Does the flower summon Thunder, daring It to desecrate its Roots. The church preserves Heritage, custodian Of the library of wounds, amplifying the sound Of the wishing well Whispering to it's Reflection, congregation praying to create a clear Perception about racial Consciousness. The ghosts of Martin and Malcolm call to each Other from empty Watchtowers, Call and response; Spirit-darkness Church - community Conscience-action. Ocean on a map floating On a river, imperceptibly the Church directs souls Back to the source.
  16. badger11

    Chardonnay

    Great title Tony. Googling golden/blue hour enlightened my experience of the poem. Like the geographical plays of tropical and mountainous, the meaning of alpenglow' was another jewel.The poem does leave the reader with an afterglow. muchly enjoyed Phil
  17. dr_con

    Chardonnay

    Very evocative, very good. Absolutely love this
  18. tonyv

    Chardonnay

    Chardonnay From surf-side golden hour with orchids, aloe, and sea mist all around, it leaves us, cast, like those cold peaks in far-off, stony alpenglow; it’s blue hour now. Now, brag, drag, under- tow, we're all awash in afterglow. __________________________________ IMAGE attribute
  19. tonyv

    Unconditional Love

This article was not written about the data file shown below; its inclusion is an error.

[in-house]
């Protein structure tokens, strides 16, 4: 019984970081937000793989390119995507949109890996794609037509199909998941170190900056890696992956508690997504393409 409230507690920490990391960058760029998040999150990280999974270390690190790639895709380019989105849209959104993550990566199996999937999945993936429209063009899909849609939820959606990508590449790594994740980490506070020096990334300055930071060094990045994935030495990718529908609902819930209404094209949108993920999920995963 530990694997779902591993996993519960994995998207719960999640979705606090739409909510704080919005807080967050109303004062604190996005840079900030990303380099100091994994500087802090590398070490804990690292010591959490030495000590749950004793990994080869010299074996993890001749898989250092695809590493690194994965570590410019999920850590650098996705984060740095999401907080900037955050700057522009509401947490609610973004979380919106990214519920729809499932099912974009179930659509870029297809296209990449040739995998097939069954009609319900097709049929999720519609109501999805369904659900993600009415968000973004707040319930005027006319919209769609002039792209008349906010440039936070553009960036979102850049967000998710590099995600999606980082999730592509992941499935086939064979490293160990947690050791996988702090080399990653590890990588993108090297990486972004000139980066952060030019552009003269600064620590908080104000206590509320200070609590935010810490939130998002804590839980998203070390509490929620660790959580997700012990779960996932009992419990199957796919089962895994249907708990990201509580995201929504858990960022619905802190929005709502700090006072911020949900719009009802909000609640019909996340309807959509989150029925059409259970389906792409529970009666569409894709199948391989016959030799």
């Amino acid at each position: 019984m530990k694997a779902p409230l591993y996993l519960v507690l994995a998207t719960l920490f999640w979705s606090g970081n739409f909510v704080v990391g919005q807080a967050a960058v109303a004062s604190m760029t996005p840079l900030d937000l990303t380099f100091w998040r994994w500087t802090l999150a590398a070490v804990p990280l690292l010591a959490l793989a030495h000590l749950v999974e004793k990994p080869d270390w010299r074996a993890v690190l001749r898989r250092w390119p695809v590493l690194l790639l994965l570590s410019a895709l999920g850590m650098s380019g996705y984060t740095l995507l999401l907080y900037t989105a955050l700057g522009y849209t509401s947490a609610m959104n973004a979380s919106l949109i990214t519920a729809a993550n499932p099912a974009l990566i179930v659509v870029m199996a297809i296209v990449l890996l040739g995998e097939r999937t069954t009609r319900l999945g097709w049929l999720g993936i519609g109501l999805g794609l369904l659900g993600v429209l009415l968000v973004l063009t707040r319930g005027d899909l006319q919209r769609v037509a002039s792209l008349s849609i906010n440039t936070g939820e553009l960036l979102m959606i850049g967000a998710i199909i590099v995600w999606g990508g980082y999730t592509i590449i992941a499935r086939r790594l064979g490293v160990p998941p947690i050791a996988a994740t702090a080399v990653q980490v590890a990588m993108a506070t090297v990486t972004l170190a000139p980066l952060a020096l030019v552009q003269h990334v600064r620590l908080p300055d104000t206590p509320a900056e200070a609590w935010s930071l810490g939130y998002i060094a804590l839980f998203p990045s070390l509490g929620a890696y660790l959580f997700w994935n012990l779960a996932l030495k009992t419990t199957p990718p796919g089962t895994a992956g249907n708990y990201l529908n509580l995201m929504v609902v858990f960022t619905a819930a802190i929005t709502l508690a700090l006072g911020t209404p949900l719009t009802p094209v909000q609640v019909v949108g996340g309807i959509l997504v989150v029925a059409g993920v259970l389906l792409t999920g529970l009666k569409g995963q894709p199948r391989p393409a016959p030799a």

Bill, it’s a hit. You can pretend it’s all just in your head, but deep down you know it’s not when you can’t stop obsessing about her. Interesting choice of tense. Too late, too much? Rx: another shot and turn it up. Whats the answer, a poem? A song? Yes, you makes it known, but she makes it hot. No way to control that. Tony
  20. bill kamen

    Unconditional Love

    Wastin’ time, sipping’ whiskeysittin’ at a bar on the boardwalk by the seathe jukebox keeps on playin’ image of a girland it takes me back to when I first saw youswayin' to the rhythm of the wavesyour blue eyes deep like the seathe wind in your hairgreen ribbons everywhereI stopped to stareyou did your best to make a boy awareyour swayin’ arms let me in at my worstyour touching hands calmed the storm within meas we set sail together to explore our heart’s treasureThere was so much I didn't knowabout the way love would goYou made it so easythe way you loved memade it so easy with every little thing you didUnconditional, unconditionallyYou loved me unconditionally
  21. David W. Parsley

    Ulysses by James Joyce